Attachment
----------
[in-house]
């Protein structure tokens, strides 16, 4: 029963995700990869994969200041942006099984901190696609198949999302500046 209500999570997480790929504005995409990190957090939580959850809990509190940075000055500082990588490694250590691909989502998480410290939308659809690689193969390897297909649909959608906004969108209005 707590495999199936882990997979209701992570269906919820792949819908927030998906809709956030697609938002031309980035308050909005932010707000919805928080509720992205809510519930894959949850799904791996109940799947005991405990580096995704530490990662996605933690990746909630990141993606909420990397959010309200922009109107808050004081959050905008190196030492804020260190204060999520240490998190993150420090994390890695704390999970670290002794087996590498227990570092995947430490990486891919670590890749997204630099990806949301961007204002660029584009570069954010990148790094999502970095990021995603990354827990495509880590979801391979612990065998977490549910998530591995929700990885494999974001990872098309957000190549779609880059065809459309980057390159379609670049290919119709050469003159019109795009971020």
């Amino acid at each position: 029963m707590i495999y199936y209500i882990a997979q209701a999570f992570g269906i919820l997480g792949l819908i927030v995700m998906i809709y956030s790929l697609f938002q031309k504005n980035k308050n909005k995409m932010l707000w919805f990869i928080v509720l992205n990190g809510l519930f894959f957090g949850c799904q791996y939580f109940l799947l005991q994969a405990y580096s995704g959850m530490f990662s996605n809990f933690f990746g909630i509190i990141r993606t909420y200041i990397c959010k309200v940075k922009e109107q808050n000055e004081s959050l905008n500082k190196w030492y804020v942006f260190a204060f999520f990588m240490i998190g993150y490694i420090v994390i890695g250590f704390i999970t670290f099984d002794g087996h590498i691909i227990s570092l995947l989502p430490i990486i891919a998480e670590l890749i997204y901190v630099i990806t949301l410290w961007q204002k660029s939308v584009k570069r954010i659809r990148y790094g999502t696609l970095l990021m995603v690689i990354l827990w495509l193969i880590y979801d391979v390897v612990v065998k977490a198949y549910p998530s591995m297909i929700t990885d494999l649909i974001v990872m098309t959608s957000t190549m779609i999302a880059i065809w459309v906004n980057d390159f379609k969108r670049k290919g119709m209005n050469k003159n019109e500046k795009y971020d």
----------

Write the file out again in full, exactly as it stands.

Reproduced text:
[in-house]
């Protein structure tokens, strides 16, 4: 029963995700990869994969200041942006099984901190696609198949999302500046 209500999570997480790929504005995409990190957090939580959850809990509190940075000055500082990588490694250590691909989502998480410290939308659809690689193969390897297909649909959608906004969108209005 707590495999199936882990997979209701992570269906919820792949819908927030998906809709956030697609938002031309980035308050909005932010707000919805928080509720992205809510519930894959949850799904791996109940799947005991405990580096995704530490990662996605933690990746909630990141993606909420990397959010309200922009109107808050004081959050905008190196030492804020260190204060999520240490998190993150420090994390890695704390999970670290002794087996590498227990570092995947430490990486891919670590890749997204630099990806949301961007204002660029584009570069954010990148790094999502970095990021995603990354827990495509880590979801391979612990065998977490549910998530591995929700990885494999974001990872098309957000190549779609880059065809459309980057390159379609670049290919119709050469003159019109795009971020």
């Amino acid at each position: 029963m707590i495999y199936y209500i882990a997979q209701a999570f992570g269906i919820l997480g792949l819908i927030v995700m998906i809709y956030s790929l697609f938002q031309k504005n980035k308050n909005k995409m932010l707000w919805f990869i928080v509720l992205n990190g809510l519930f894959f957090g949850c799904q791996y939580f109940l799947l005991q994969a405990y580096s995704g959850m530490f990662s996605n809990f933690f990746g909630i509190i990141r993606t909420y200041i990397c959010k309200v940075k922009e109107q808050n000055e004081s959050l905008n500082k190196w030492y804020v942006f260190a204060f999520f990588m240490i998190g993150y490694i420090v994390i890695g250590f704390i999970t670290f099984d002794g087996h590498i691909i227990s570092l995947l989502p430490i990486i891919a998480e670590l890749i997204y901190v630099i990806t949301l410290w961007q204002k660029s939308v584009k570069r954010i659809r990148y790094g999502t696609l970095l990021m995603v690689i990354l827990w495509l193969i880590y979801d391979v390897v612990v065998k977490a198949y549910p998530s591995m297909i929700t990885d494999l649909i974001v990872m098309t959608s957000t190549m779609i999302a880059i065809w459309v906004n980057d390159f379609k969108r670049k290919g119709m209005n050469k003159n019109e500046k795009y971020d």